Department of Justice spokesman Peter Carr said of the Panama Papers:
We are aware of the reports and are reviewing them. While we cannot comment on the specifics of these alleged documents, the U.S. Department of Justice takes very seriously all credible allegations of high-level, foreign corruption that might have a link to the United States or the U.S. financial system.
We already know there are direct and indirect links to the United States, to U.S. citizens, and U.S. intermediary shell companies. More than 200 scanned U.S. passports were in Mossack's email files, and more than 3,500 listed shareholders have U.S. addresses. As far as shell companies, the Papers reveal 3,100 companies tied to offshore "professionals" based in Miami alone.
Besides direct and indirect beneficiaries and investors in the questionable shell companies set up by Mossack Fonseca, there are thousands of other linked shell companies set up by other law firms in other jurisdictions that investigators will have to chase down.
But don't count on too many law firms getting into hot water. For the most part, firms manage to protect themselves and their practices by distancing their interests from the activities that go on inside companies they create.
Still, not all of the hundreds of law firms in the U.S. and around the world that set up these offshore shells are going to be clean. There will be lawyers and law firms that sink along with the shady characters and companies they're involved with.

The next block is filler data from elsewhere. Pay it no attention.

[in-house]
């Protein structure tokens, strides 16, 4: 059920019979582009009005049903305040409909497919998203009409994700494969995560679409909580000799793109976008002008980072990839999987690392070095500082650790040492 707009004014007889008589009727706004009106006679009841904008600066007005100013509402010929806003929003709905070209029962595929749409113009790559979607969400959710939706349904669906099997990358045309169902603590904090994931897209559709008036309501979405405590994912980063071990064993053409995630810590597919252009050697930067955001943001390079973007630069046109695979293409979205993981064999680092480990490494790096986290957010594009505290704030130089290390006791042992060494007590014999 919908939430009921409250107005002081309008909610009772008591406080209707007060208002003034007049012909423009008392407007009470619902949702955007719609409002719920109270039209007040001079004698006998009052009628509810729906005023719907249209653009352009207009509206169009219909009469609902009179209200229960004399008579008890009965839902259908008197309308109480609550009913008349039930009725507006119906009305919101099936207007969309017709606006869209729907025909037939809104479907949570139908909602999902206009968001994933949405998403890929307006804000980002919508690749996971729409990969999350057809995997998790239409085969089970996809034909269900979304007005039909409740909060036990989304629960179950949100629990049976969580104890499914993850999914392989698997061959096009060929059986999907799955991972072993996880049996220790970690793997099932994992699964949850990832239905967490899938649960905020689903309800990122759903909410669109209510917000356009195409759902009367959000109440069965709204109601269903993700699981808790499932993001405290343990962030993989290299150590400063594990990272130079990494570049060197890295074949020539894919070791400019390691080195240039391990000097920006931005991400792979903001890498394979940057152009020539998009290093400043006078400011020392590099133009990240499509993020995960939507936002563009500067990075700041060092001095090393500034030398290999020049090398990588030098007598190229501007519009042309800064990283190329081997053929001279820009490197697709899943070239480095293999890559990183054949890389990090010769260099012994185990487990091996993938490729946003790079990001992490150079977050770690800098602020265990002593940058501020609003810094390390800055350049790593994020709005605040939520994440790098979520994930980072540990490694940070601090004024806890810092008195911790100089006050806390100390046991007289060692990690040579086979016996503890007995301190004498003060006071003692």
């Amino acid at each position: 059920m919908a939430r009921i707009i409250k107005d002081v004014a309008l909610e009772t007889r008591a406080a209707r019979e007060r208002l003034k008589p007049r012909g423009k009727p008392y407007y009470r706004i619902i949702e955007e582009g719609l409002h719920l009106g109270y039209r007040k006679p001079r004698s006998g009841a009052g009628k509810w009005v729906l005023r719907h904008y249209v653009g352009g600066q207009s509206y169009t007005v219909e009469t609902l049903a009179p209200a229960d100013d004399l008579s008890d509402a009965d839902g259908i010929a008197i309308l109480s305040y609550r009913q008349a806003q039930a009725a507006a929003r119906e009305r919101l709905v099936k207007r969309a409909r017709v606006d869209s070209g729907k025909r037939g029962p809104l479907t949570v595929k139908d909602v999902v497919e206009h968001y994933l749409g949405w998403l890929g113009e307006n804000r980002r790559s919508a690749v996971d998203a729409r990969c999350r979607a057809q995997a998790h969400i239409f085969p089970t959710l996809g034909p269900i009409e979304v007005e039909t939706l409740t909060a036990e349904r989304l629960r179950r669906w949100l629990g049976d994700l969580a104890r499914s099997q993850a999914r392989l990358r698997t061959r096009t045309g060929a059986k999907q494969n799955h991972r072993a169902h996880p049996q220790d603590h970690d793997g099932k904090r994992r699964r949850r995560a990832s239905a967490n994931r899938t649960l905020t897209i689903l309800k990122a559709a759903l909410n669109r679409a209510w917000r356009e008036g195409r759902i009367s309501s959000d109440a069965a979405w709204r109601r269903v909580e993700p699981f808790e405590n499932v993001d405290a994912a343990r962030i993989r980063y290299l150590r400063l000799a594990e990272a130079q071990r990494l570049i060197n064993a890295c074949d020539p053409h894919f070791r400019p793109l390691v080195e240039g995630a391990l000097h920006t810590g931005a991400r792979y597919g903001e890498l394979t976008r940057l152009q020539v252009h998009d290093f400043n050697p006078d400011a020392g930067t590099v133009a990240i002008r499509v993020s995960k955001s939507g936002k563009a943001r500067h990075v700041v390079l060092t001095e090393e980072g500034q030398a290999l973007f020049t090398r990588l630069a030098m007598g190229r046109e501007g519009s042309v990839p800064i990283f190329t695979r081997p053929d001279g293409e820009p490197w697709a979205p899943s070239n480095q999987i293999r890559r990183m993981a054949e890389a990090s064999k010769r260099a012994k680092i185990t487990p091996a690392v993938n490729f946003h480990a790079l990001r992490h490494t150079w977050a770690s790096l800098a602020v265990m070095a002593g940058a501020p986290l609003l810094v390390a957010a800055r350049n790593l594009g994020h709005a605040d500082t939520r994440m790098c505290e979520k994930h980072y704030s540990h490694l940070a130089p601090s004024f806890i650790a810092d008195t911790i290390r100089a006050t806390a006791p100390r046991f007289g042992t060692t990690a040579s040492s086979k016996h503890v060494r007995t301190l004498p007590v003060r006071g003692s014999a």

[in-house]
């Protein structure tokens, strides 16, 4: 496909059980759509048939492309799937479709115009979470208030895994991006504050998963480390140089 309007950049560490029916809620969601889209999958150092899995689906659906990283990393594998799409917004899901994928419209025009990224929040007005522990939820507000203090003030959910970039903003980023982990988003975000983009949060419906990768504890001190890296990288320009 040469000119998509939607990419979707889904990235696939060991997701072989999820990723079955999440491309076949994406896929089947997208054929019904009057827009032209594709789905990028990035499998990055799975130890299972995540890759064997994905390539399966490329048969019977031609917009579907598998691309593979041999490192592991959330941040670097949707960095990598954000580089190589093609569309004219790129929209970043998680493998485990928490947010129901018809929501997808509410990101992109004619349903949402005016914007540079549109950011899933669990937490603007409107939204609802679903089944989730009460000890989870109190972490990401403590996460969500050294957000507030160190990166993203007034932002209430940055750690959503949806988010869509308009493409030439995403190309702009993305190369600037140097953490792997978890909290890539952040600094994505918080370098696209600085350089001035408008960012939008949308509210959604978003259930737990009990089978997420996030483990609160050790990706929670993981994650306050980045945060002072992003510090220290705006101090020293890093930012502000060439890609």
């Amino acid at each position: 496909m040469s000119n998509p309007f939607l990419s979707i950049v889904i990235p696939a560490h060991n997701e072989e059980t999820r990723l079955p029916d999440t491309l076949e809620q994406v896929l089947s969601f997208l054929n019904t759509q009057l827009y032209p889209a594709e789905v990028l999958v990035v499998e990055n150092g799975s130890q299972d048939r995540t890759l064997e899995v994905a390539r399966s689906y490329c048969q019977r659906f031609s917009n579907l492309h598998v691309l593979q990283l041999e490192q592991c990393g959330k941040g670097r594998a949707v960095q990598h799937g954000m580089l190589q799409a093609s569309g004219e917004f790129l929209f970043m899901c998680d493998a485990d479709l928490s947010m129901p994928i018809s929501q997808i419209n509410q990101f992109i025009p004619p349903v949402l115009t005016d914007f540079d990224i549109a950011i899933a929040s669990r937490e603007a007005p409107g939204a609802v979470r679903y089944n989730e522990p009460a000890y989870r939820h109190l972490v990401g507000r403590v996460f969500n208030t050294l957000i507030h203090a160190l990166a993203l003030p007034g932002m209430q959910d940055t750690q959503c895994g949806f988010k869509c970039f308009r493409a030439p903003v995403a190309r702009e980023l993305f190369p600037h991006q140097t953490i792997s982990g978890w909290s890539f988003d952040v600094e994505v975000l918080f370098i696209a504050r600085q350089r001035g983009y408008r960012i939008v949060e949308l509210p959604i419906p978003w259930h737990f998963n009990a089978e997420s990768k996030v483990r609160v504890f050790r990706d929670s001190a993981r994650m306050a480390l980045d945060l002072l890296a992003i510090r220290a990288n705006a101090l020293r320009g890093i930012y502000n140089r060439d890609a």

Mossack Fonseca maintains it's done nothing wrong. Ramon Fonseca, the law firm's founding partner, distances the firm from beneficiaries and investors – who may be evading taxes or laundering dirty money by saying – normally the firm required banks to provide "due diligence" information verifying owners' identities and confirming that they were not involved in overt criminal activity before setting up or managing companies created for banks' clients.
Whether or not that's entirely true, it directly points to banks as intermediaries and facilitators, if not outright masterminds.
These Banks Are in Hot Water Again
Back in 2013, when banks were once again under intense scrutiny for aiding and abetting U.S. tax cheats, a Credit Suisse private banker explained that "the current trend is that lawyers prepare the structure, and the bank's focus is on managing the bank accounts (and not the structure)." That quote comes from a Mossack Fonseca employee's notes of a meeting with the bank.
Banks are in the thick of it again.
While lawyers in the United States and in some other countries are under no legal requirement to report "suspicious activity," all banks doing business in the United States are required by law to do so.
So far, no big U.S. banks have been implicated in any of the Panama Papers, but that might change. However, it looks like a lot of the "usual suspects" who have been implicated, investigated, found guilty, and fined by U.S. regulators and the Department of Justice are back to their old tricks.
In 2009, UBS paid $780 million in fines, interest, and restitution to avoid prosecution in a highly charged case that drew the ire of the Swiss government over Swiss banking secrecy laws UBS thought would shelter it from U.S. authorities looking into tax shelters UBS bankers set up for thousands of U.S. citizens.